Peace: A Figment of the Imagination?

Figment-300x225Can we give peace a chance?  Or is peace just a figment of the imagination.  This question was raised by our twentieth century troubadour, John Lennon in his songs, Imagine and Give Peace a Chance.  Philosophers, religious and world leaders, including Mahatma Gandhi, Nelson Mandela, the Rev. Martin Luther King and Father Jerzy Popieluszko struggled with the concept of peaceful change. They sought to change the political structures in which they found themselves through non-violent protest, often giving the ultimate sacrifice, their lives.  Artists around the world struggle with peaceful protest often times challenging their own governments at great personal sacrifice.  China’s Ai Wei Wei is one of those artists.  Because of his art projects which have challenged the Chinese government’s response to free expression he has been arrested, jailed and within the last year his passport has been revoked.  He cannot attend exhibitions such as the present exhibit at the Brooklyn Museum entitled “Ai Wei Wei:  According to What?

Today, with fighting in Eastern Europe, the Middle East and North Africa, it is difficult to see how a peaceful path to the resolution of these conflicts can be forged.  We are often at a loss as to what we as individuals can do.  We can and should raise a voice for peaceful change by our actions.  Pasos Peace Museum, an institution founded by Nitza Milagros Escalera six years ago, seeks to provide a forum within which it is possible to explore peace.  Individuals are encouraged to achieve the state of mind and being wherein the idea of peace can be explored and put into practice.  With this in mind, Pasos participated in Figment, an art festival which was held this year on the first weekend of June in New York City on Governor’s Island.

Figment is a “forum for the creation and display of participatory and interactive art by emerging artists across [different] disciplines.” Based on the Burning Man Festival held each year in Nevada, Figment’s mission “is to build community through the participatory arts, inspiring personal and social transformation by creating cultural events and experiences in a spirit of participation and inclusion.”  It seeks to create an immersive environment in which each individual is encouraged to achieve personal artistic transformation through creative cooperation and collaboration.  The two-day event is completely free; there are no commercial sponsorships and the art on the island is not for sale. In addition, some art will remain on the island for the remainder of the summer.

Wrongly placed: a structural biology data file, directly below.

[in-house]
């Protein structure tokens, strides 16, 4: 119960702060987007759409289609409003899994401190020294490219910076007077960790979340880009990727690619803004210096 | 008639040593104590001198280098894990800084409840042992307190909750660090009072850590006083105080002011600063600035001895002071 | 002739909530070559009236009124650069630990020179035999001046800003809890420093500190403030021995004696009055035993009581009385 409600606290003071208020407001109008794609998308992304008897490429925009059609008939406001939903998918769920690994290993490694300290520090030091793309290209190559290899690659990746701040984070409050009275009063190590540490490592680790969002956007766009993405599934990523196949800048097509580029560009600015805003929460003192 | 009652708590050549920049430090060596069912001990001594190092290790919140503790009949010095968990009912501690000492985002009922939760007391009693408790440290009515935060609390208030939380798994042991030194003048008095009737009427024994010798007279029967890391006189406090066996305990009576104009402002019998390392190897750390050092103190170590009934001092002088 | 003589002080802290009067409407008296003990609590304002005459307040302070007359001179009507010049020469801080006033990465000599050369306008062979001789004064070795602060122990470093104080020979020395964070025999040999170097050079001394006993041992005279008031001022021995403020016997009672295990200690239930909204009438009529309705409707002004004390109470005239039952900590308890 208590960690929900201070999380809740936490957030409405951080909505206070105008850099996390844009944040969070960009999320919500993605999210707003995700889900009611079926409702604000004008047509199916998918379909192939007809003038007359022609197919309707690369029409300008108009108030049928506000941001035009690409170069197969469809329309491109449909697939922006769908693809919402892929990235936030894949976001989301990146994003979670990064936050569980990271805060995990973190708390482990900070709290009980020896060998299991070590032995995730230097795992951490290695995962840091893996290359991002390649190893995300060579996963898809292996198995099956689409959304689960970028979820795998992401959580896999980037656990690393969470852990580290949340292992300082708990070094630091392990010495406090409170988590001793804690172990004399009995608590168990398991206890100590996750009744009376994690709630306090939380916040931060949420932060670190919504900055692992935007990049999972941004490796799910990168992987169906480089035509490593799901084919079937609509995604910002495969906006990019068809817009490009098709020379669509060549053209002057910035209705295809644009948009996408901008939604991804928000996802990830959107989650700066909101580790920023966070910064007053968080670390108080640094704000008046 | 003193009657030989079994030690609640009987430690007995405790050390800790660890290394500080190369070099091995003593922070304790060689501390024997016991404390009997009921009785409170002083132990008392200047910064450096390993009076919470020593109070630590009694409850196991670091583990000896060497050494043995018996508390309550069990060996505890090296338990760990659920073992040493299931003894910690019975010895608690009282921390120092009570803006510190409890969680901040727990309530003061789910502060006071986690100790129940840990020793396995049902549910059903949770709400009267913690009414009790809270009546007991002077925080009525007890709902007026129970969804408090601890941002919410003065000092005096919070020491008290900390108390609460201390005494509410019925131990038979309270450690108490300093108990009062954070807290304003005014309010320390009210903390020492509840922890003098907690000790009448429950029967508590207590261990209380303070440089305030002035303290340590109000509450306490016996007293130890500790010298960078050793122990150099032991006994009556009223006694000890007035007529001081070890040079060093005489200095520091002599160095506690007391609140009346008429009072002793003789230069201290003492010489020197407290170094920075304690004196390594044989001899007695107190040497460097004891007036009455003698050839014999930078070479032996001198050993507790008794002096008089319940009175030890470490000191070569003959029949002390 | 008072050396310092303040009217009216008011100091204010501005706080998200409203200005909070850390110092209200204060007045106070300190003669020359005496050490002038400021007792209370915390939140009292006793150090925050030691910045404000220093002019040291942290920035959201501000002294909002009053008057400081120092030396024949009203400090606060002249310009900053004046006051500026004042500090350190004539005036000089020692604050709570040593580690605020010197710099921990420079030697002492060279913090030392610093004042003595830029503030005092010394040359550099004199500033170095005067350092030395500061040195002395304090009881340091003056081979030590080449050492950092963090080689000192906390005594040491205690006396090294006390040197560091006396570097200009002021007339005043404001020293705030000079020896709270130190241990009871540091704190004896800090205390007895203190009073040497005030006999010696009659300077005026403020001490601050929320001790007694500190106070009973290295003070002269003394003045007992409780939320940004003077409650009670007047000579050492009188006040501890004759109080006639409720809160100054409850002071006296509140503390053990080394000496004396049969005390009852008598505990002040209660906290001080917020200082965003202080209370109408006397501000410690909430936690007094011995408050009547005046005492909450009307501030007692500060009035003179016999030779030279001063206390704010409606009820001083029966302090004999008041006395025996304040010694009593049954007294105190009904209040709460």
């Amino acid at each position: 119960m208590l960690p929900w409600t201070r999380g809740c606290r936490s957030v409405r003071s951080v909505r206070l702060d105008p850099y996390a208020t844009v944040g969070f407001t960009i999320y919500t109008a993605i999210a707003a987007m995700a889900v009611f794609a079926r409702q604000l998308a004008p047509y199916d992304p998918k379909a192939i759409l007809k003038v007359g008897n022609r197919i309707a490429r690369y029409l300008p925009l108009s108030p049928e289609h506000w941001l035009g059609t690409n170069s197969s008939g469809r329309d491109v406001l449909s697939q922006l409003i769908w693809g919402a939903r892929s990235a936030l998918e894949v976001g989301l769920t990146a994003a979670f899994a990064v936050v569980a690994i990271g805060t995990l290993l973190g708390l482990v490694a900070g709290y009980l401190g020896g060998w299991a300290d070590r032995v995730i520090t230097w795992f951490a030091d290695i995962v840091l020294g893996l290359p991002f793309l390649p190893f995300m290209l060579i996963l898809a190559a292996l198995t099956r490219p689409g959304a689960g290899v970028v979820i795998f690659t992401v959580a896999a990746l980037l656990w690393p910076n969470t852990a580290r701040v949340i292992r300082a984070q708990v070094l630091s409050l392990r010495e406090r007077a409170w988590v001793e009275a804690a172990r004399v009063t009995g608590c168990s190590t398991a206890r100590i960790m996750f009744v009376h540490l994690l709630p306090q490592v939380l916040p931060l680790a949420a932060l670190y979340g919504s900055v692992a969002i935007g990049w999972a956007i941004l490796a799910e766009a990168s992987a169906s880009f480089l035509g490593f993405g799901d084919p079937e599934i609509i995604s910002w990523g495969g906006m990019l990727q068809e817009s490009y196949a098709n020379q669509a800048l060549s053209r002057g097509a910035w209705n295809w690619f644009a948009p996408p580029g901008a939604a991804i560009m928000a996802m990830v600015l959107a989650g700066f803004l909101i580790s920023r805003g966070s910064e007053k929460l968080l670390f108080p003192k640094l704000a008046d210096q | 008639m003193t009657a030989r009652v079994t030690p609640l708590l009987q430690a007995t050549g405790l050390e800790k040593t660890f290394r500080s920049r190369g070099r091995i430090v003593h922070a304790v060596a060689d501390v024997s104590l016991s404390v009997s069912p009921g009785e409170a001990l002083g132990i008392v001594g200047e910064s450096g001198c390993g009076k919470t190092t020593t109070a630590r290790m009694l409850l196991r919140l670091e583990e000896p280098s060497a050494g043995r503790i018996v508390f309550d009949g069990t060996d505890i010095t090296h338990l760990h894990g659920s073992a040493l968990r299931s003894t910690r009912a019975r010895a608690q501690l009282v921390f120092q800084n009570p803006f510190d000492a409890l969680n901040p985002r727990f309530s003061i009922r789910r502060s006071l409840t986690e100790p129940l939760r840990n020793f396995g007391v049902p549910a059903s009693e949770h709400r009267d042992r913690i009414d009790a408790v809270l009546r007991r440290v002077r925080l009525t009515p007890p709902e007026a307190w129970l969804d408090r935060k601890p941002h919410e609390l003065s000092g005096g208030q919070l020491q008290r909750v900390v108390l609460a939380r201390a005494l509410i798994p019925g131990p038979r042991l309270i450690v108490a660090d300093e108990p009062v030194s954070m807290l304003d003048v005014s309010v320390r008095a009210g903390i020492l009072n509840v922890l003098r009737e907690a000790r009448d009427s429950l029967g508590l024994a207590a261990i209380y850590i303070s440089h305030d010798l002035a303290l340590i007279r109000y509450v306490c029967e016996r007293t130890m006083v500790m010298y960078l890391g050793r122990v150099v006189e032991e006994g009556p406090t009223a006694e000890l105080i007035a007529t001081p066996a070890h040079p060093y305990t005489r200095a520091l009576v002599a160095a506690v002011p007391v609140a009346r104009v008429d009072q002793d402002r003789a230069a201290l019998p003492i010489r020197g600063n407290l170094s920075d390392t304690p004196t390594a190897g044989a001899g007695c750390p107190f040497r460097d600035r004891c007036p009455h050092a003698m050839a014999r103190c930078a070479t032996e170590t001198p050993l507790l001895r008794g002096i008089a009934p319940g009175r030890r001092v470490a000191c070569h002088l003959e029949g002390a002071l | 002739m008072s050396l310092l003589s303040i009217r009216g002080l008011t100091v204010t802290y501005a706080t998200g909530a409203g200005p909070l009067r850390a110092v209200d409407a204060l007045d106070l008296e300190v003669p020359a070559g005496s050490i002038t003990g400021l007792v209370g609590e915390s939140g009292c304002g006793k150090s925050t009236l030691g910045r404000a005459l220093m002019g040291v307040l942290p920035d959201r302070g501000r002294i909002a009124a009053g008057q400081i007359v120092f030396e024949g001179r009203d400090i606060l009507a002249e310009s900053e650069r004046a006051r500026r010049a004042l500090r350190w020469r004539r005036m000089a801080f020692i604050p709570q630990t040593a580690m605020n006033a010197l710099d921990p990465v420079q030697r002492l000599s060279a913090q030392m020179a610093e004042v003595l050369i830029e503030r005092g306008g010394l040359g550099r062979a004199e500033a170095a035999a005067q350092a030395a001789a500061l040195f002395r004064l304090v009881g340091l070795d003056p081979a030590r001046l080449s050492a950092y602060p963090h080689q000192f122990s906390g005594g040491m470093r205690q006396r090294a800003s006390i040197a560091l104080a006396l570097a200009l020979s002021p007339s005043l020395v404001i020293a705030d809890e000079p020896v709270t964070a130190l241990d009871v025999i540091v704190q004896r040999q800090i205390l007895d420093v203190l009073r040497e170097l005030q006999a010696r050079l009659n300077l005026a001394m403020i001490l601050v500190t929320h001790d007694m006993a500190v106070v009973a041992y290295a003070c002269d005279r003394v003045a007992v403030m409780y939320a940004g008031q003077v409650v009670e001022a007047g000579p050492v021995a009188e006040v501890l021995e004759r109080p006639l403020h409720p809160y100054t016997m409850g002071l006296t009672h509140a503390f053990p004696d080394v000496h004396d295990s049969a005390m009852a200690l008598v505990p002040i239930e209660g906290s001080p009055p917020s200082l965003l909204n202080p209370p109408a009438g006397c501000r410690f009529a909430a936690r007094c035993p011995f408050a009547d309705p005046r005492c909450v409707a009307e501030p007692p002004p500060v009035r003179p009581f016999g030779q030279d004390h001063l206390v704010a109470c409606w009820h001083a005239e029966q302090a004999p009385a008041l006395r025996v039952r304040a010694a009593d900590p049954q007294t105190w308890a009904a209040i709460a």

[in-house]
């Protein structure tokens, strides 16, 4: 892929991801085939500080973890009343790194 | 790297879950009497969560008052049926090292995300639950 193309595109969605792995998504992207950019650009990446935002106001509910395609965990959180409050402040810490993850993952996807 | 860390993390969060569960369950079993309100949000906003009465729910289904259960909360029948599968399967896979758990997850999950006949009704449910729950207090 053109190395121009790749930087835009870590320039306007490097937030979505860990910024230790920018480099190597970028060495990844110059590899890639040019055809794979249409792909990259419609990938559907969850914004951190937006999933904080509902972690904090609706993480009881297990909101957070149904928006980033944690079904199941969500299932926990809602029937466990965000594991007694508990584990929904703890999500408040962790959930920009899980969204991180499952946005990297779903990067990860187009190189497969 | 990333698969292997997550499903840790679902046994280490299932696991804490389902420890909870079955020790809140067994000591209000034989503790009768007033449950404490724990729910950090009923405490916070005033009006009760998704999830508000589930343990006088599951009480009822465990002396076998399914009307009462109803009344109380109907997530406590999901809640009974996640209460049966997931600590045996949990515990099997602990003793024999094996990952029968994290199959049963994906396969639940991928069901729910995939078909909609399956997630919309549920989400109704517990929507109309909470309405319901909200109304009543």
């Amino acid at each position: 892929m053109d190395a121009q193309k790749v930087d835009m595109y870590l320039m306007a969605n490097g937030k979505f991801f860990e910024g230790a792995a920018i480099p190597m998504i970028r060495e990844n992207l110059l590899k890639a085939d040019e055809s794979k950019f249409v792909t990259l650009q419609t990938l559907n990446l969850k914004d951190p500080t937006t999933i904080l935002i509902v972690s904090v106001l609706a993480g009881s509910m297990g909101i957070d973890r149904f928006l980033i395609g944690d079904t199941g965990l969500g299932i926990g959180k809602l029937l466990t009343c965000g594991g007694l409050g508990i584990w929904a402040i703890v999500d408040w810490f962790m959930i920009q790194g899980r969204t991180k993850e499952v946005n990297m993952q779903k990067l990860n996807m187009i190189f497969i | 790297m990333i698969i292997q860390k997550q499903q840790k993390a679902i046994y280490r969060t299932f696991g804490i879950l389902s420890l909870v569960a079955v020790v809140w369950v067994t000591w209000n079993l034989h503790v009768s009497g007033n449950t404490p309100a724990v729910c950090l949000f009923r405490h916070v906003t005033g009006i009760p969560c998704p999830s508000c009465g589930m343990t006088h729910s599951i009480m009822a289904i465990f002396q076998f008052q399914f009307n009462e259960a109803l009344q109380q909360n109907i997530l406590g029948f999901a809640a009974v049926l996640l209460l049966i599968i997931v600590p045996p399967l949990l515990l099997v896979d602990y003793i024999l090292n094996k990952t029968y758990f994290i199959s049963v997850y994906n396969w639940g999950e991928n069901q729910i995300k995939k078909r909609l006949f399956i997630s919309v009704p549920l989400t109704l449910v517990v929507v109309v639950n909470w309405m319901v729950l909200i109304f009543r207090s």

Transforming a former Army base/Coast Guard Facility into an island for the exploration of art and nature is a truly phenomenal achievement for this seven-year old organization.  Governor’s Island is a five-minute ferry ride from either Brooklyn or Manhattan.  The island, much like Fire Island, is closed to cars and is a bucolic setting for enjoying nature and art.  The backdrop of Manhattan’s sky-line gives one the sense of being in the woods or fields just before entering the Emerald City in the Wizard of Oz.

And much like the dream-like world of the Wizard of Oz there is magic on the island.  The artists who participate used that magic to create wonderful works of art spanning many genres from a hand-made whimsical tree house to musical events, including belly dancing.   There were 300 or so participant-artists in this year’s event.

Pasos was proud to be a participant in this two-day art-filled event.  It hosted a project in which children of all ages were invited to make a panel for a peace quilt which when joined together will be displayed sometime later in 2014.  The panelists were invited to express what peace feels like to them.  Materials consisted of recycled fabric, buttons, finger puppets, lace and fabric markers. The expressions of peace are as varied as the backgrounds of the panelists — one participant from Pakistan stated that peace is justice.  Another participant expressed herself through the traditional icon of peace, the universal peace symbol [the circle with the inverted Y]; another found peace in the satisfaction and comfort that food brings.  Other reflections on peace were as disparate as one panelist’s expression of the joy of giving with images of Santa Claus and another panelist’s cryptic greeting to a fellow on-line gaming community participant.

Pasos’ intention is to promote an immersive experience wherein the individual is encouraged to explore what peace feels like and how this simple expression can be carried into their daily lives; and, from the individual, to the greater community and the world.

Please visit our online virtual museum for a full array of exhibits that express peacebuilding through art. Also, you can visit the Pasos website to download the “Pasos Children’s Rights Quilt Project Curriculum” and a History of Quilting. These are under the Resources: Educational Material tab:

By Siegrid Raible

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